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At some stage, someone had fitted built-in cupboards down the longer side of the bedroom, meaning that a queen-sized bed could only fit with its headboard against the windows.  This gave the room a ‘stretched’, elongated look.   Then it turned out that the cupboards were so shallow it was impossible to hang coat hangers any way but one behind the other and adult-sized shoes had to lie longways…  Juliet’s first thought was to get those cupboards moved.  And her second was to get the entire flat painted from top to bottom and the floors redone.

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The bed, off centre, against the windows. One wall covered in dark, textured wall paper.

The keys were finally handed over and Martin, the  Polish builder, started work on February 1st.

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Keys at last

Martin calls himself a ‘Handyman’ but has proved himself to be so much more than that.  We think he has an engineering background and we know that he remains stoically undaunted no matter what household building obstacle is put in front of him.  In fact, I’ve seriously considered flying him out to Johannesburg to finish of our snag list here, once and for all.

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Built in wardrobes along ‘wrong’ side of bedroom. Note the smaller, mirrored door next to the window.

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Martin moved the mirrored cupboard door and installed it on the entrance hall cupboard.

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Here it is all spruced up and with a new Mother of Pearl handle from Portobello Road.

This time, he brought along two Polish helpers and the three of them together, in just two weeks, wrought miracles.  They expected to finish on the 17th of February and were apologetic about running overtime to the 18th, when they had to work side by side with two cleaners, miracle-workers in their own right.  By the end of last Thursday afternoon, when the builders handed back their set of keys and the cleaners left, the flat looked brand new and as though there had never been any previous residents.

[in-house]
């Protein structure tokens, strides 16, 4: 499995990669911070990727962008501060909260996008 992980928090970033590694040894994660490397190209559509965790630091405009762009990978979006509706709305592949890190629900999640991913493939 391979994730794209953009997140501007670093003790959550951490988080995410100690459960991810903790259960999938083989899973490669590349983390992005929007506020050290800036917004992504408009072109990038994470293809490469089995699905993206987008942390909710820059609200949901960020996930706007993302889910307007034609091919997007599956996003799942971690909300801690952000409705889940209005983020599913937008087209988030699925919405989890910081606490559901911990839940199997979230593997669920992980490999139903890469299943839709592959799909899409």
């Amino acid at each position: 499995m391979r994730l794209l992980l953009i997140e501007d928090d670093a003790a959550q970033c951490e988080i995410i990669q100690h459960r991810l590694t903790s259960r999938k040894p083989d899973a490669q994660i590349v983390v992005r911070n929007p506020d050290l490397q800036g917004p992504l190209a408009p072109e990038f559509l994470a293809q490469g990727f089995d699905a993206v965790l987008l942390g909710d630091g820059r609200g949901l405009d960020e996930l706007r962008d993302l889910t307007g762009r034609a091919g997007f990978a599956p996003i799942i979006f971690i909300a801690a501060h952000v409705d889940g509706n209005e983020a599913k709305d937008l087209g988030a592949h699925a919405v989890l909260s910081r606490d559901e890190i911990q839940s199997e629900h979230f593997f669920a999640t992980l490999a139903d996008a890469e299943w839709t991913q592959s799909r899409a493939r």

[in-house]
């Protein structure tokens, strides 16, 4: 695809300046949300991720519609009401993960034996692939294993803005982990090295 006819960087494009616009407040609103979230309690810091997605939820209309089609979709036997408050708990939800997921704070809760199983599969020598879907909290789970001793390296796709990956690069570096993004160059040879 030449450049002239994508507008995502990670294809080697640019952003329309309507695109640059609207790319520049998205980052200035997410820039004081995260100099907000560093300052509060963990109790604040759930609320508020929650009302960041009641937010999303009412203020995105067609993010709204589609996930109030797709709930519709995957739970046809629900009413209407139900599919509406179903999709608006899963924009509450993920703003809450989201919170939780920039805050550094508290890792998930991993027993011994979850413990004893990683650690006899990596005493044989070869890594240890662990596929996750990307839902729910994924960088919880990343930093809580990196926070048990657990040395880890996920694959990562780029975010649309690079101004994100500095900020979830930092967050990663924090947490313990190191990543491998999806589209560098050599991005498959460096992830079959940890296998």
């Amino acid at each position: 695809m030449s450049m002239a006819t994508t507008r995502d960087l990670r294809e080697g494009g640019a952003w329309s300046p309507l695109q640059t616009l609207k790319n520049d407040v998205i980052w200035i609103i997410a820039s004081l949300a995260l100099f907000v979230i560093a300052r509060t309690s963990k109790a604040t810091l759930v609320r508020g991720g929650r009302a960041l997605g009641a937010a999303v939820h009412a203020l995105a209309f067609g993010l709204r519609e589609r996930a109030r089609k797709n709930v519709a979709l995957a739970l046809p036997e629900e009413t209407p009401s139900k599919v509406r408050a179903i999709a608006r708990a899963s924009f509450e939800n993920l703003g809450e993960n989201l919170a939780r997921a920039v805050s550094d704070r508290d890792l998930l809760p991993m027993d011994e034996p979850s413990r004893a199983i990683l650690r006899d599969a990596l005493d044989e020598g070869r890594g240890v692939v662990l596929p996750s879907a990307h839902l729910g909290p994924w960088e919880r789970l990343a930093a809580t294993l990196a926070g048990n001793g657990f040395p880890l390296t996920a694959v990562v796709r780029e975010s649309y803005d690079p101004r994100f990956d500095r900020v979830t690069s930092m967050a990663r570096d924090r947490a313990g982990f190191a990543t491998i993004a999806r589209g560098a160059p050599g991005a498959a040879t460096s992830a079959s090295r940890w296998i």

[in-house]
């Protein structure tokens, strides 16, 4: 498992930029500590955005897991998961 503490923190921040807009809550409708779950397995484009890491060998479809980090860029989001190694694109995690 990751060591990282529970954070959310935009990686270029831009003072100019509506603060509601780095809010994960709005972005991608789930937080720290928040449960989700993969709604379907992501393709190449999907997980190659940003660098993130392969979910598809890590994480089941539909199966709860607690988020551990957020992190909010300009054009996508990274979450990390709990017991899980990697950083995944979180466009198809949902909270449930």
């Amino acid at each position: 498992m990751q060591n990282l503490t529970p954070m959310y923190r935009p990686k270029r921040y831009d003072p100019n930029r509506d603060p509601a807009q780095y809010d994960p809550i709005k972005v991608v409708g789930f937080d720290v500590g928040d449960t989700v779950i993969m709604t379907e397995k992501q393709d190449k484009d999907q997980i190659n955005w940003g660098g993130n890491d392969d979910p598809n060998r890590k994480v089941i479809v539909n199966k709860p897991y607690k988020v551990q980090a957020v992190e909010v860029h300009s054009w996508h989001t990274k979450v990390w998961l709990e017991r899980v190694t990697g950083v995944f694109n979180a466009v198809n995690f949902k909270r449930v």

The two biggest changes, other than installing new bedroom cupboards, were to repaint the entire flat and to refloor it.  The bedroom was carpeted, the small entrance hall and living room had very old, dark wooden floors that could not withstand further sanding and the kitchen floor, also wooden and equally aged, was a hazardous step up from the living room.

IMG_3182 Juliet found several floor samples she liked and after poring over  photos and one visit with her to the supplier, she settled on one she liked which is quite similar to what we have had installed in Johannesburg.

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Cupboards removed, beautiful new floors laid.

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New mirrored cupboards from Ikea.

The flat doesn’t get much direct sunlight although the windows ensure that it is not dark.  Mirrors are also very effective in ‘bouncing’ light around.

 

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The bedroom on the first night.

The bathroom, other than needing a shower screen, new cabinets and a very good scrub, was salvageable.  While the entrance, living room and bedroom have all been painted in Farrow and Ball Wimborne White, the bathroom and kitchen have been redone in plain white.

When you’ve looked at enough flats in London, a bathroom with an actual window is a big win…

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Bathroom as it was.

 

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Before…

And after…

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Bathroom now.

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Below is the kitchen on the day we saw the flat: